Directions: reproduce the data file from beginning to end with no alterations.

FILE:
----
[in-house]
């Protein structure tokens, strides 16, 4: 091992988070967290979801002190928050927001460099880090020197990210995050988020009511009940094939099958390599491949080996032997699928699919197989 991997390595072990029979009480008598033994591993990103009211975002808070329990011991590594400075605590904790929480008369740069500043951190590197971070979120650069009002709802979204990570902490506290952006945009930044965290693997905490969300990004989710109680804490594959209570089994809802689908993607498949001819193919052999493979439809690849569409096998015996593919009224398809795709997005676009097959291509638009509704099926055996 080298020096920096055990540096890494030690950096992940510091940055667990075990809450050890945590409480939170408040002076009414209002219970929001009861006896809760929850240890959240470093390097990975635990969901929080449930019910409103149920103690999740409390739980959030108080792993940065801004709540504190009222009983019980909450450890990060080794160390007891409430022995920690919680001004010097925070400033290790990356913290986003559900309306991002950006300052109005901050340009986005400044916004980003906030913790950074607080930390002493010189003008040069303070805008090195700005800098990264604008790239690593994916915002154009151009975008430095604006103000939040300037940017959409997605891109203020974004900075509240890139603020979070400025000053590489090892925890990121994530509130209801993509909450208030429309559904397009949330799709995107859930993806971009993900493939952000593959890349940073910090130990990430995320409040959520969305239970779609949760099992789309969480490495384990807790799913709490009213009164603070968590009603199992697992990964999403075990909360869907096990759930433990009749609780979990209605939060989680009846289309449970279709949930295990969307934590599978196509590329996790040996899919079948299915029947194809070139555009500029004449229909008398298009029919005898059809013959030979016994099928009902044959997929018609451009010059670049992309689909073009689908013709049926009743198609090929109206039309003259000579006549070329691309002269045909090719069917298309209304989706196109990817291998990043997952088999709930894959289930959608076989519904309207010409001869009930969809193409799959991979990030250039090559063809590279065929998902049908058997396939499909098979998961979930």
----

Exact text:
[in-house]
């Protein structure tokens, strides 16, 4: 091992988070967290979801002190928050927001460099880090020197990210995050988020009511009940094939099958390599491949080996032997699928699919197989 991997390595072990029979009480008598033994591993990103009211975002808070329990011991590594400075605590904790929480008369740069500043951190590197971070979120650069009002709802979204990570902490506290952006945009930044965290693997905490969300990004989710109680804490594959209570089994809802689908993607498949001819193919052999493979439809690849569409096998015996593919009224398809795709997005676009097959291509638009509704099926055996 080298020096920096055990540096890494030690950096992940510091940055667990075990809450050890945590409480939170408040002076009414209002219970929001009861006896809760929850240890959240470093390097990975635990969901929080449930019910409103149920103690999740409390739980959030108080792993940065801004709540504190009222009983019980909450450890990060080794160390007891409430022995920690919680001004010097925070400033290790990356913290986003559900309306991002950006300052109005901050340009986005400044916004980003906030913790950074607080930390002493010189003008040069303070805008090195700005800098990264604008790239690593994916915002154009151009975008430095604006103000939040300037940017959409997605891109203020974004900075509240890139603020979070400025000053590489090892925890990121994530509130209801993509909450208030429309559904397009949330799709995107859930993806971009993900493939952000593959890349940073910090130990990430995320409040959520969305239970779609949760099992789309969480490495384990807790799913709490009213009164603070968590009603199992697992990964999403075990909360869907096990759930433990009749609780979990209605939060989680009846289309449970279709949930295990969307934590599978196509590329996790040996899919079948299915029947194809070139555009500029004449229909008398298009029919005898059809013959030979016994099928009902044959997929018609451009010059670049992309689909073009689908013709049926009743198609090929109206039309003259000579006549070329691309002269045909090719069917298309209304989706196109990817291998990043997952088999709930894959289930959608076989519904309207010409001869009930969809193409799959991979990030250039090559063809590279065929998902049908058997396939499909098979998961979930």